If they don’t, they could lose those new employees they spent so many resources acquiring in the first place. A study found that employees who had a negative onboarding experience for new hires are twice as likely to seek new opportunities soon, while one in five new hires are unlikely to recommend an employer to a friend. or to a member of his family after his integration.

There is also another problem with integration – how it can create organizational drag. This is where adding new bodies slows down production, as everything becomes exponentially more complex.

While growing companies need to recruit new employees to maintain progress, if they don’t have clear processes and a culture in place to get people up to speed as quickly as possible, they may actually suffer a downturn. of productivity.

Create an environment of shared understanding

It all comes down to the issue of knowledge sharing. Communication and collaboration are essential to having a successful team, and they are as valuable for managers as they are for team members.

Leaders need to listen, while creating an environment that prioritizes knowledge sharing. This is especially true in the increasingly remote working world that many find themselves in. This goes beyond just sharing information within a team, but also extends to how teams communicate with other functions, departments, and business units.

Some managers may feel that they risk communicating too much. In today’s environment this is not possible, but it is important to remember that listening is as much a part of communication as speaking.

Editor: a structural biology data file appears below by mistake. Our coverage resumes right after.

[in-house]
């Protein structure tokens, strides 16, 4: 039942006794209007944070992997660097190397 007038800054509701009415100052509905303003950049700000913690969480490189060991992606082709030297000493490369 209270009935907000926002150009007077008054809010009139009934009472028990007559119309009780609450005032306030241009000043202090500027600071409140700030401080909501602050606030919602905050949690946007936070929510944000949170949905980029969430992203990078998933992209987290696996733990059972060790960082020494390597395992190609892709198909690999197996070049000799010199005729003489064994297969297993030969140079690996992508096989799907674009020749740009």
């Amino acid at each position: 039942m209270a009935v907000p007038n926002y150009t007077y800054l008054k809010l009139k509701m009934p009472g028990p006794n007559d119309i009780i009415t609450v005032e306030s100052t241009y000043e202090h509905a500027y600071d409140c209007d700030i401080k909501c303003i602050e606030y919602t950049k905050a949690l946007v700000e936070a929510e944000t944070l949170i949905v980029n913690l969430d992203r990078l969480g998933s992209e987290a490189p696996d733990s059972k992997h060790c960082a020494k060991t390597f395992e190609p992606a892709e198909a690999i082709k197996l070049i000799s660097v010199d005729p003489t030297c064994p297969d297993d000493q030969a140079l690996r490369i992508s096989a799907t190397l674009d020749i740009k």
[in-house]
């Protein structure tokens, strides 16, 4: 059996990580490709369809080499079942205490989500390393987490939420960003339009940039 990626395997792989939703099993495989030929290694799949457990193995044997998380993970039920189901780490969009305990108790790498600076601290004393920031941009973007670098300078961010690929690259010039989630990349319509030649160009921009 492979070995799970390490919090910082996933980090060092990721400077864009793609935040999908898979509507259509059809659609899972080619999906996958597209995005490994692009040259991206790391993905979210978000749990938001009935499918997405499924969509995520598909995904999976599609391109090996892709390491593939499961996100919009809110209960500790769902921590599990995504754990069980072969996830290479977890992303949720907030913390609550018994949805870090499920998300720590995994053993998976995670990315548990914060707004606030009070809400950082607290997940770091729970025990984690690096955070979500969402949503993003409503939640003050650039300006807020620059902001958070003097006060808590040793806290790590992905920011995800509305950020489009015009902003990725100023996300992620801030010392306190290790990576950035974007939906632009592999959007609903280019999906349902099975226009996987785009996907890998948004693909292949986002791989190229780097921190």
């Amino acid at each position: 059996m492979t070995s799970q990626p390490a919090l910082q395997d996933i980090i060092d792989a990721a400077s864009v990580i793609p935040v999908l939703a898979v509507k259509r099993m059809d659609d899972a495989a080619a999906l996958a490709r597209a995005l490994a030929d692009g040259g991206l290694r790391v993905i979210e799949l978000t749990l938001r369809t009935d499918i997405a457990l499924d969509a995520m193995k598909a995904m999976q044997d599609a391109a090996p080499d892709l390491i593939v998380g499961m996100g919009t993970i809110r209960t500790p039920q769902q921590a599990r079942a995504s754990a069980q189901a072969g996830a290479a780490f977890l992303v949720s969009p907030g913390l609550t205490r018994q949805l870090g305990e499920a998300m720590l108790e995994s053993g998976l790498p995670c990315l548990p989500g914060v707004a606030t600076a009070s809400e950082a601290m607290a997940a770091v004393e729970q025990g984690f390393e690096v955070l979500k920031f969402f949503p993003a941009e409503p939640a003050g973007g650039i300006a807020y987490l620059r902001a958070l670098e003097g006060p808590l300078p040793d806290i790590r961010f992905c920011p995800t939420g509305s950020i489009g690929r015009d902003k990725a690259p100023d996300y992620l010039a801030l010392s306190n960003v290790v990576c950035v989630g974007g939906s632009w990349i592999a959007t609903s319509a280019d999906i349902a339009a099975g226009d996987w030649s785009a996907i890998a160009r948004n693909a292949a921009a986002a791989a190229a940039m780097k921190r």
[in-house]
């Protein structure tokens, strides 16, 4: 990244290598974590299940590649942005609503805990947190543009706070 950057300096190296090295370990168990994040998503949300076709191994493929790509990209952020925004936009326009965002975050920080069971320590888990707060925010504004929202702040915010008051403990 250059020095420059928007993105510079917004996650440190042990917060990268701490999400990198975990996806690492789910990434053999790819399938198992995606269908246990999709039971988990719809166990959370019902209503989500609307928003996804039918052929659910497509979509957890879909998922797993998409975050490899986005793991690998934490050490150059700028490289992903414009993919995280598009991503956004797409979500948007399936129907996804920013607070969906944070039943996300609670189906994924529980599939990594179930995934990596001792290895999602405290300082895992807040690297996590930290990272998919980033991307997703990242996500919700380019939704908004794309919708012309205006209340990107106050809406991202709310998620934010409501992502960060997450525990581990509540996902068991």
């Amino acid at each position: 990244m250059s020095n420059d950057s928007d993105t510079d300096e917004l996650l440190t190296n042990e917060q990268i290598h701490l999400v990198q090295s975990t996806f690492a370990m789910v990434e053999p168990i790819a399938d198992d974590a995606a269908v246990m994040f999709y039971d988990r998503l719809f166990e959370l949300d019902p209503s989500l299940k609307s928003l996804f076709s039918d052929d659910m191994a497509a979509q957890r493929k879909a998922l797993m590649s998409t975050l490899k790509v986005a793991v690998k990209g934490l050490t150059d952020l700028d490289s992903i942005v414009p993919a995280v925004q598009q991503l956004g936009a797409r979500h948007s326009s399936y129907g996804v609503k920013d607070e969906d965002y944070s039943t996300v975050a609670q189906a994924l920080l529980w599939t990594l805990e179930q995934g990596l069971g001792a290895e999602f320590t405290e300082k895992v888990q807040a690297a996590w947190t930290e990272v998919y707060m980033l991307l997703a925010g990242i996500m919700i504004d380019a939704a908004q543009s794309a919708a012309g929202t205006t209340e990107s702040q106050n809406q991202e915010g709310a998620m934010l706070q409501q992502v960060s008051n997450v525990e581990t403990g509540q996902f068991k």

What can be a risk is over-communicating less valuable information. Everyone has a unique perspective or knowledge that is not readily available to others – leaders need to find ways to access this understanding and share it with relevant people within the organization.

This is where knowing the team members, their preferences and their ease in communicating comes in. There’s no point pushing an introvert to give a company-wide presentation when they might be more comfortable, and therefore more effective, in sharing their understanding. in small groups or one-on-one.

Succeed in 2022 and beyond

This is a challenge for technical organizations right now. Companies must be able to leverage technology to succeed in today’s markets and engineering teams are under pressure to help achieve this goal.

In this environment, managers must be extremely focused on supporting their employees to be effective, which puts the focus on these leaders and how they guide, develop and motivate their teams.

From recruiting and onboarding to individual orientation and how knowledge is disseminated across the organization, managers are in the driver’s seat to help software development teams operate.

By Marko Gargenta

Marko Gargenta is the CEO of PlusPlus, a productivity platform for technical teams.

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Gordon K. Morehouse